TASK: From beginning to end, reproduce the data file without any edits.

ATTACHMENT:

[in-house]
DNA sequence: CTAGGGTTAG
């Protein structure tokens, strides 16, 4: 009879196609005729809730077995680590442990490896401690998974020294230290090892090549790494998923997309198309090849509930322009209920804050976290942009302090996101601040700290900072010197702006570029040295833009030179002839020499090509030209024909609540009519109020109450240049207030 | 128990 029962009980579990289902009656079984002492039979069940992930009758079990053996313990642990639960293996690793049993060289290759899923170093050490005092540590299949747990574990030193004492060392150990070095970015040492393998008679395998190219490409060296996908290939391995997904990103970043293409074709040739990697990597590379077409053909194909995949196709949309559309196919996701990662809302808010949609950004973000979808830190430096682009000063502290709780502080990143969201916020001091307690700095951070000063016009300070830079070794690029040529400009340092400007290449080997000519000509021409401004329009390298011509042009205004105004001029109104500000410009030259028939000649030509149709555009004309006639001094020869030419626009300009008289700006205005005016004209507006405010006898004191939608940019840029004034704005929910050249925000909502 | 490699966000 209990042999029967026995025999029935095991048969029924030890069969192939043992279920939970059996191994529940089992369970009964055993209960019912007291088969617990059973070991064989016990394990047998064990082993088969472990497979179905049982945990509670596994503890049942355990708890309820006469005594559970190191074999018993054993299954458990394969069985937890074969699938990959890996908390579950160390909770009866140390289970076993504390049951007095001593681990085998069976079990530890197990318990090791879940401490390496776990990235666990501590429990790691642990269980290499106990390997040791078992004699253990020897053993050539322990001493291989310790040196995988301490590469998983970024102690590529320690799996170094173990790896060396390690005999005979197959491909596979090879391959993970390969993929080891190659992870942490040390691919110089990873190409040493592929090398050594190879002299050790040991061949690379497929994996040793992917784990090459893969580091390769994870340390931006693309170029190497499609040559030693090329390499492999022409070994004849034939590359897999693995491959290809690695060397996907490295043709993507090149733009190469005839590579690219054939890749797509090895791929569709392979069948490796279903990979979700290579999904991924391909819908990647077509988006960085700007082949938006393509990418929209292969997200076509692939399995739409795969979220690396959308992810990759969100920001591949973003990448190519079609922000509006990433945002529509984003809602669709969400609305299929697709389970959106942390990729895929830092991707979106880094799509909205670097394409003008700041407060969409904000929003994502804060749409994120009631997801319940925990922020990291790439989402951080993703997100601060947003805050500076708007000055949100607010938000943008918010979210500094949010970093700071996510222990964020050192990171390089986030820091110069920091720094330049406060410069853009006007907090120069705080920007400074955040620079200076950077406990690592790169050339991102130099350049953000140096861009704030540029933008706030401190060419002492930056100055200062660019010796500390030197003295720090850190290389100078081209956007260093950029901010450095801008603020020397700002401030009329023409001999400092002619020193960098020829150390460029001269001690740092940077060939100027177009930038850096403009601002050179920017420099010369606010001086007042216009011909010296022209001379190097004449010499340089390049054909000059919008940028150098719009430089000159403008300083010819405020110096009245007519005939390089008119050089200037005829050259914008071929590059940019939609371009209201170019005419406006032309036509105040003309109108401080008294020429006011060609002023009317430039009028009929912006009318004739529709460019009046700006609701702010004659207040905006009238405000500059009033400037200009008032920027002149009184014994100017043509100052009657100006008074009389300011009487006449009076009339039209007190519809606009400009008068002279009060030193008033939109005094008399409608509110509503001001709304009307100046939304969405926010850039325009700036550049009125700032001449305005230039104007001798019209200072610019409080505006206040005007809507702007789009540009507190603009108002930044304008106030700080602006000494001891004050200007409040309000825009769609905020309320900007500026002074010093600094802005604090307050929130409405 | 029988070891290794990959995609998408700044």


[in-house]
DNA sequence: CTAGGGTTAG
């Protein structure tokens, strides 16, 4: 009879196609005729809730077995680590442990490896401690998974020294230290090892090549790494998923997309198309090849509930322009209920804050976290942009302090996101601040700290900072010197702006570029040295833009030179002839020499090509030209024909609540009519109020109450240049207030 | 128990 029962009980579990289902009656079984002492039979069940992930009758079990053996313990642990639960293996690793049993060289290759899923170093050490005092540590299949747990574990030193004492060392150990070095970015040492393998008679395998190219490409060296996908290939391995997904990103970043293409074709040739990697990597590379077409053909194909995949196709949309559309196919996701990662809302808010949609950004973000979808830190430096682009000063502290709780502080990143969201916020001091307690700095951070000063016009300070830079070794690029040529400009340092400007290449080997000519000509021409401004329009390298011509042009205004105004001029109104500000410009030259028939000649030509149709555009004309006639001094020869030419626009300009008289700006205005005016004209507006405010006898004191939608940019840029004034704005929910050249925000909502 | 490699966000 209990042999029967026995025999029935095991048969029924030890069969192939043992279920939970059996191994529940089992369970009964055993209960019912007291088969617990059973070991064989016990394990047998064990082993088969472990497979179905049982945990509670596994503890049942355990708890309820006469005594559970190191074999018993054993299954458990394969069985937890074969699938990959890996908390579950160390909770009866140390289970076993504390049951007095001593681990085998069976079990530890197990318990090791879940401490390496776990990235666990501590429990790691642990269980290499106990390997040791078992004699253990020897053993050539322990001493291989310790040196995988301490590469998983970024102690590529320690799996170094173990790896060396390690005999005979197959491909596979090879391959993970390969993929080891190659992870942490040390691919110089990873190409040493592929090398050594190879002299050790040991061949690379497929994996040793992917784990090459893969580091390769994870340390931006693309170029190497499609040559030693090329390499492999022409070994004849034939590359897999693995491959290809690695060397996907490295043709993507090149733009190469005839590579690219054939890749797509090895791929569709392979069948490796279903990979979700290579999904991924391909819908990647077509988006960085700007082949938006393509990418929209292969997200076509692939399995739409795969979220690396959308992810990759969100920001591949973003990448190519079609922000509006990433945002529509984003809602669709969400609305299929697709389970959106942390990729895929830092991707979106880094799509909205670097394409003008700041407060969409904000929003994502804060749409994120009631997801319940925990922020990291790439989402951080993703997100601060947003805050500076708007000055949100607010938000943008918010979210500094949010970093700071996510222990964020050192990171390089986030820091110069920091720094330049406060410069853009006007907090120069705080920007400074955040620079200076950077406990690592790169050339991102130099350049953000140096861009704030540029933008706030401190060419002492930056100055200062660019010796500390030197003295720090850190290389100078081209956007260093950029901010450095801008603020020397700002401030009329023409001999400092002619020193960098020829150390460029001269001690740092940077060939100027177009930038850096403009601002050179920017420099010369606010001086007042216009011909010296022209001379190097004449010499340089390049054909000059919008940028150098719009430089000159403008300083010819405020110096009245007519005939390089008119050089200037005829050259914008071929590059940019939609371009209201170019005419406006032309036509105040003309109108401080008294020429006011060609002023009317430039009028009929912006009318004739529709460019009046700006609701702010004659207040905006009238405000500059009033400037200009008032920027002149009184014994100017043509100052009657100006008074009389300011009487006449009076009339039209007190519809606009400009008068002279009060030193008033939109005094008399409608509110509503001001709304009307100046939304969405926010850039325009700036550049009125700032001449305005230039104007001798019209200072610019409080505006206040005007809507702007789009540009507190603009108002930044304008106030700080602006000494001891004050200007409040309000825009769609905020309320900007500026002074010093600094802005604090307050929130409405 | 029988070891290794990959995609998408700044």